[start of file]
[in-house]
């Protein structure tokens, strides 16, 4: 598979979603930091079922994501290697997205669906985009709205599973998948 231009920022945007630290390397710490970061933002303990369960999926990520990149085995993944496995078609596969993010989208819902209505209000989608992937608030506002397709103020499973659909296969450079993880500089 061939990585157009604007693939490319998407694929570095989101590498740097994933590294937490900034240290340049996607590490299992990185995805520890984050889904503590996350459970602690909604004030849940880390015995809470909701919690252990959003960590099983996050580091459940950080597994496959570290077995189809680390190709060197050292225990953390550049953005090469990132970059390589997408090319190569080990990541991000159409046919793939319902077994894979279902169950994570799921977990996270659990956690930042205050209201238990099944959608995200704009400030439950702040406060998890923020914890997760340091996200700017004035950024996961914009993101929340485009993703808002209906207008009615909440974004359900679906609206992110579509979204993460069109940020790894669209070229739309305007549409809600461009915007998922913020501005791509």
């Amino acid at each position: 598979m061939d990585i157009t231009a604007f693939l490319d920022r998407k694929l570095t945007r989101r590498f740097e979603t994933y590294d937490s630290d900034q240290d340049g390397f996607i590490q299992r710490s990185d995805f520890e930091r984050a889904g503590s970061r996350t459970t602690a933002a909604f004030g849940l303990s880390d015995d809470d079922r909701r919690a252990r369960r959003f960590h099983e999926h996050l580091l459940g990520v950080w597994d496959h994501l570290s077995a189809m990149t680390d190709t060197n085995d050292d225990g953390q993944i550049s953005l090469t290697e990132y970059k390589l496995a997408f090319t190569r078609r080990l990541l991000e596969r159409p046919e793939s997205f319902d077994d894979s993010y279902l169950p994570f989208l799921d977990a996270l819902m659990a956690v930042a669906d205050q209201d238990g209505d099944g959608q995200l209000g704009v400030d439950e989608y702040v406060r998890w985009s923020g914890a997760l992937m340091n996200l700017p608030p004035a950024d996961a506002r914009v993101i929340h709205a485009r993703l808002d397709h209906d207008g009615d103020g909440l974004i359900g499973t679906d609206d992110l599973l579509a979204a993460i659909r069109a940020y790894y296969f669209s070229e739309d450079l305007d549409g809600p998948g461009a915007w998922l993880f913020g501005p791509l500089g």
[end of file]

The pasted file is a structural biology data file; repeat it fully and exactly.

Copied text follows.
[in-house]
């Protein structure tokens, strides 16, 4: 598979979603930091079922994501290697997205669906985009709205599973998948 231009920022945007630290390397710490970061933002303990369960999926990520990149085995993944496995078609596969993010989208819902209505209000989608992937608030506002397709103020499973659909296969450079993880500089 061939990585157009604007693939490319998407694929570095989101590498740097994933590294937490900034240290340049996607590490299992990185995805520890984050889904503590996350459970602690909604004030849940880390015995809470909701919690252990959003960590099983996050580091459940950080597994496959570290077995189809680390190709060197050292225990953390550049953005090469990132970059390589997408090319190569080990990541991000159409046919793939319902077994894979279902169950994570799921977990996270659990956690930042205050209201238990099944959608995200704009400030439950702040406060998890923020914890997760340091996200700017004035950024996961914009993101929340485009993703808002209906207008009615909440974004359900679906609206992110579509979204993460069109940020790894669209070229739309305007549409809600461009915007998922913020501005791509």
């Amino acid at each position: 598979m061939d990585i157009t231009a604007f693939l490319d920022r998407k694929l570095t945007r989101r590498f740097e979603t994933y590294d937490s630290d900034q240290d340049g390397f996607i590490q299992r710490s990185d995805f520890e930091r984050a889904g503590s970061r996350t459970t602690a933002a909604f004030g849940l303990s880390d015995d809470d079922r909701r919690a252990r369960r959003f960590h099983e999926h996050l580091l459940g990520v950080w597994d496959h994501l570290s077995a189809m990149t680390d190709t060197n085995d050292d225990g953390q993944i550049s953005l090469t290697e990132y970059k390589l496995a997408f090319t190569r078609r080990l990541l991000e596969r159409p046919e793939s997205f319902d077994d894979s993010y279902l169950p994570f989208l799921d977990a996270l819902m659990a956690v930042a669906d205050q209201d238990g209505d099944g959608q995200l209000g704009v400030d439950e989608y702040v406060r998890w985009s923020g914890a997760l992937m340091n996200l700017p608030p004035a950024d996961a506002r914009v993101i929340h709205a485009r993703l808002d397709h209906d207008g009615d103020g909440l974004i359900g499973t679906d609206d992110l599973l579509a979204a993460i659909r069109a940020y790894y296969f669209s070229e739309d450079l305007d549409g809600p998948g461009a915007w998922l993880f913020g501005p791509l500089g």